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Academic Freedom Re-examined

This is a ‘reprint’ of a letter-to-the-editor I wrote as a graduate student in the Department of Anthropology at McMaster University, Hamilton, Ontario and was published in the McMaster Courier, June 20, 1989. I print it here just to share some thoughts and wonder if we were to substitute the notion of a ‘free press’ or ‘journalism’ for ‘academic freedom’ or ‘research’, we might have some ideas about how we might view the contemporary issue of ‘fake news’ vs. ‘real news’…

Academic Freedom Re-examined

I would like to comment on Dr. King’s recent discussion on academic freedom (Courier, May 24). It appears that King’s notion of academic freedom are closely linked to specific beliefs about the scientific method and how research proceeds in the scientific community. Implicit in King’s entire argument is the idea that scientific research is an ‘objective’ enterprise. It would appear that this objectivity can only be maintained by ensuring that external pressures do not interfere with research. These beliefs are displayed in the passage by Gilmour which King uses to argue that, because academics are disinterested and display integrity, they should be granted time, money, and a freedom which allows them to perform research unfettered by social and political pressures.

This whole notion of integrity and disinterest within the scientific community, however, needs to be critically examined. An ‘objectivist’ belief, such as that presented by King, holds that scientific knowledge is improving and growing constantly through a type of piecemeal process which builds upon previous research. Ultimately, the ‘truth’ is approached by an accumulation of data and ignorance is left behind, a remnant of insufficient data. This view of science supports an empirical theory of knowledge which presumes a complete detachment between the scientist and object of research. Researchers are subsequently thought to observe ‘facts’ quite independently of their consciousness. This, in turn, implies that some type of an objective reality exists and that humans can accurately determine what it is through rigorous, non-subjective procedures of science.

More recently, however, some researchers are beginning to realize that science is a socially-embedded activity in which research is pervasively influenced by the sociocultural milieu within which it operates. Various psychological and sociocultural factors serve to guide scientific research in predetermined directions. This belief debases the stereotypical view of science as a purely objective enterprise. In fact, some researchers have taken a more radical stand and argued that truth itself is just what a particular scientific community passes at a particular time; that facts are created and we make them fit into our predetermined categories; and that truth is merely the truth of those in power. Alternatively, it can be argued that the facts are real enough but in the interpretation that necessarily follows empirical observations, hard ‘facts’ are tainted by external pressures. These pressures are believed to influence research and its conclusions, even to the point of ‘cheating’. Because of such pervasive pressures within the scientific community, self-policing by academics is not an adequate solution.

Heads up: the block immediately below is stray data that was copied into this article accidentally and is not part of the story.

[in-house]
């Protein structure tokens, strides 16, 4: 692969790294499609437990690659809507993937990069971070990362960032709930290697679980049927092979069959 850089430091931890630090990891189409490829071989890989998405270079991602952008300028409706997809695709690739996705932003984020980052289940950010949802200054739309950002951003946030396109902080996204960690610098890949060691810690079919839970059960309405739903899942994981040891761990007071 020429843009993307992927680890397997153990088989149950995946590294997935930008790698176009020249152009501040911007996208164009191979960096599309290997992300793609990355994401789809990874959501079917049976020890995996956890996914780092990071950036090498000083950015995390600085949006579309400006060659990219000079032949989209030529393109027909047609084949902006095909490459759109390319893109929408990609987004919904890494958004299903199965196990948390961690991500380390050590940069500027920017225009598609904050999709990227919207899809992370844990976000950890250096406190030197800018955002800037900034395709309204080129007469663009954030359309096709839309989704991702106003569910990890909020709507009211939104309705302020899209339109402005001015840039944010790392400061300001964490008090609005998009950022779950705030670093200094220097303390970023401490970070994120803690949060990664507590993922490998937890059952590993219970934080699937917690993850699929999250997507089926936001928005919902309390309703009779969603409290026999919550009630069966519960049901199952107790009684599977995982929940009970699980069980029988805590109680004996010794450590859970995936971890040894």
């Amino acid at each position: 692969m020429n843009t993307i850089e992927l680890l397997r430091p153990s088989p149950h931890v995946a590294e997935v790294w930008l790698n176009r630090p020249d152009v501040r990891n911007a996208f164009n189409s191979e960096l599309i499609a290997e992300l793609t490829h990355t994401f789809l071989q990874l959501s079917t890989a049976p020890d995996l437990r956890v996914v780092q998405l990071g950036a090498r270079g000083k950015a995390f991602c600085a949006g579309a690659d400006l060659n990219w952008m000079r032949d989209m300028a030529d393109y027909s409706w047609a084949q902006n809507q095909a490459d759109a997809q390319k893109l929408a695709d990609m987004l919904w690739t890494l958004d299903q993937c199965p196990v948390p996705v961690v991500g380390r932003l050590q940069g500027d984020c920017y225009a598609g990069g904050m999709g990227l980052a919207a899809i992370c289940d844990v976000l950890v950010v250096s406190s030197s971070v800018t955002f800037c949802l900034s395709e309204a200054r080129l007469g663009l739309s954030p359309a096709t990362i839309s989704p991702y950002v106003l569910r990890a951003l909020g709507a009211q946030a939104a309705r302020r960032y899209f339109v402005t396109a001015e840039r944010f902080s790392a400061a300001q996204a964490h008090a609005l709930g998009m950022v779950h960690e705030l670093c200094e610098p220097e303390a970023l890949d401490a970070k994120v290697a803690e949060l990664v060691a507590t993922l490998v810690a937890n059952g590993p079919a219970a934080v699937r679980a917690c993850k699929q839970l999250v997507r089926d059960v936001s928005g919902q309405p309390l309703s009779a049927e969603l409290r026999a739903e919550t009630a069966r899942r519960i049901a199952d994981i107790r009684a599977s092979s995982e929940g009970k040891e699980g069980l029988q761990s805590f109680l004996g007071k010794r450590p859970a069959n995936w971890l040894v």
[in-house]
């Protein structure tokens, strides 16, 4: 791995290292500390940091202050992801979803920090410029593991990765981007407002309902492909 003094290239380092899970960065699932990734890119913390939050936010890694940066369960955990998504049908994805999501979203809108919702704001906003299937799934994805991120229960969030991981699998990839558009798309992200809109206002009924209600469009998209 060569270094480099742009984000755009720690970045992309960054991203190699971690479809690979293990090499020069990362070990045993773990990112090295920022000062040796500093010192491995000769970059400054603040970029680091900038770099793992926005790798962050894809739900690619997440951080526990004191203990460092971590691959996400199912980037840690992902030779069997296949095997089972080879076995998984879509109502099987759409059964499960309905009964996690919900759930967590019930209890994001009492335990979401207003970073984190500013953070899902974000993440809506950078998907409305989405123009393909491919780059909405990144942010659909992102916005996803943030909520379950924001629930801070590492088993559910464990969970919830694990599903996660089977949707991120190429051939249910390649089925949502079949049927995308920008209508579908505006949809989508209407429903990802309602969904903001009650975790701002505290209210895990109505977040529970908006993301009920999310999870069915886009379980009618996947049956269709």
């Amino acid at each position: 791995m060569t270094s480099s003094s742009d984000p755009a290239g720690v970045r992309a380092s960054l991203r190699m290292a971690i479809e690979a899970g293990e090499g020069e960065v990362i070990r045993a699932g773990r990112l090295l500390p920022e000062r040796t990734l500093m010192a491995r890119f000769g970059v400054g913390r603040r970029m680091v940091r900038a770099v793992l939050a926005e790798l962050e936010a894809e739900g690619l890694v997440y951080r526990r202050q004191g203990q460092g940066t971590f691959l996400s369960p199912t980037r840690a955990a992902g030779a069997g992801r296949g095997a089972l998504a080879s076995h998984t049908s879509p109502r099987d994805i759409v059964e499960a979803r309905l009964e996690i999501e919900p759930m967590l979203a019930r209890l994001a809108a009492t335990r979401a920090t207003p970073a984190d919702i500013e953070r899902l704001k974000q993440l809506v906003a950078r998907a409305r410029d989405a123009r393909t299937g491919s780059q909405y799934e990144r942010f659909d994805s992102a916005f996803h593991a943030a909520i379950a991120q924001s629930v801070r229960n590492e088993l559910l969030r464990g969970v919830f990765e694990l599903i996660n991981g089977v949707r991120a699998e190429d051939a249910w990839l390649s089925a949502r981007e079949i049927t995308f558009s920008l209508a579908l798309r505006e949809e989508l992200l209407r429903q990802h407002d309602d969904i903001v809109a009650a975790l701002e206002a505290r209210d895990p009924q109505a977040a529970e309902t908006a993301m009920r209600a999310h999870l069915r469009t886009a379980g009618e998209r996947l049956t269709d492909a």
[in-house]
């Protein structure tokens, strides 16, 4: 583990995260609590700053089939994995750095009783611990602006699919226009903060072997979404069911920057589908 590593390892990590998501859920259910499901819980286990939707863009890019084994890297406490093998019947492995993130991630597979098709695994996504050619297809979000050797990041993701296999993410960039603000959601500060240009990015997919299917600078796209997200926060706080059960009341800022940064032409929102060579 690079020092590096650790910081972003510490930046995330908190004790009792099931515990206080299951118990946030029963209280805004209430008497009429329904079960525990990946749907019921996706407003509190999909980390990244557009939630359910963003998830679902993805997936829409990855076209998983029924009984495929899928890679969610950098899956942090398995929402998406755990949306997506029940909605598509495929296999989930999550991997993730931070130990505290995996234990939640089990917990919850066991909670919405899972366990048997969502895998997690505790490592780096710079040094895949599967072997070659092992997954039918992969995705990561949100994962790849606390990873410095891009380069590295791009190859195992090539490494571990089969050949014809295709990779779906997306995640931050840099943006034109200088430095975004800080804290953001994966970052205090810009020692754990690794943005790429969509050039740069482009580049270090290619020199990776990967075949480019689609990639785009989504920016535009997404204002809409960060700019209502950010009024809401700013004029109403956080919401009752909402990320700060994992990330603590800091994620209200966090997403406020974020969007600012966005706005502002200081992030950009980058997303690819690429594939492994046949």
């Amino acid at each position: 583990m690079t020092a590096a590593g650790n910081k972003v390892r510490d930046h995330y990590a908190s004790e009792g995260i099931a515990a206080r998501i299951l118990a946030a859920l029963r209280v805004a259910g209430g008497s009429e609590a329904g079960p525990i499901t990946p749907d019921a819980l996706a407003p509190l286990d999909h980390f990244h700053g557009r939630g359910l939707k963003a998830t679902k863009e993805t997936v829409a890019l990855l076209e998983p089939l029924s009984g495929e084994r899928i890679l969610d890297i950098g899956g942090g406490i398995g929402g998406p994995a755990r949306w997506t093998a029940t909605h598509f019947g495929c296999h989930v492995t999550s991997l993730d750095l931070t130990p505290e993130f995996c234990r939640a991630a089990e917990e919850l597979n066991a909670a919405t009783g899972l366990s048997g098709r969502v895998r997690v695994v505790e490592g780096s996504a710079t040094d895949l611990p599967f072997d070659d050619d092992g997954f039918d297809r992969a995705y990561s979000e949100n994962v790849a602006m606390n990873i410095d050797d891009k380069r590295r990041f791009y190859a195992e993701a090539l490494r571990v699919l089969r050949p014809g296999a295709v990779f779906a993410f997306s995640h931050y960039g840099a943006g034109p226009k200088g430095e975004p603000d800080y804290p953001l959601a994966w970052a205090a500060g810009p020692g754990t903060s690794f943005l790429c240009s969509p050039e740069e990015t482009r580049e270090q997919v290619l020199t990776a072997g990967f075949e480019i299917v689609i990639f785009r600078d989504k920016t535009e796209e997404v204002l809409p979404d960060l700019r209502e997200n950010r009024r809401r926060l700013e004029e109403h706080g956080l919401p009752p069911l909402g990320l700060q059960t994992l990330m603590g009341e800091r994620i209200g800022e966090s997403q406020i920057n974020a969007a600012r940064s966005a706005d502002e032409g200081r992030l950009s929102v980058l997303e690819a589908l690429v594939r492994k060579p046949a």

The ideas that ‘hard’ facts exist and that science progresses by a patient collection and sifting of these objective facts are perpetual myths propagated by scientists. Researchers must keep in mind that their ideas and fundamental assumptions have been directed by external forces, both in and out of the scientific community. Pure objectivity, as supported by logical empiricists, does not exist. Humans live in a complex world of intersubjectivity. Since research is a subjective and interpretive enterprise, interpretations will inevitably be pluralistic in nature and there is no monopoly on truth. A diversity of interpretations is, therefore, both inevitable and necessary. However, this should not be construed as academic anarchy. Scholars should attempt to understand their own subjective biases and how their sociocultural milieu influences their work. It is only by doing this that they may become more sensitive to the restrictions that are imposed upon their interpretations. Perhaps this endeavour would result in a useful balance between the outdated view of science as objective and the radical notion of a total lack of truth.

This alternative view of the scientific enterprise has profound implications for academic freedom. King’s argument would appear to be based upon the idea that science is totally objective. But if this is not a valid assumption, as I have tried to argue, then notions of academic freedom must be reassessed. Outdated arguments which insist that science will lose its objectivity and usefulness if external pressures are introduced are no longer compelling. Scientific research has always contained such pressures. It is now time for researchers to confront such influences head on. Hiding behind the concept of academic freedom is not going to aid scientific research or make it any less subjective.

Steve Bull
Department of Anthropology

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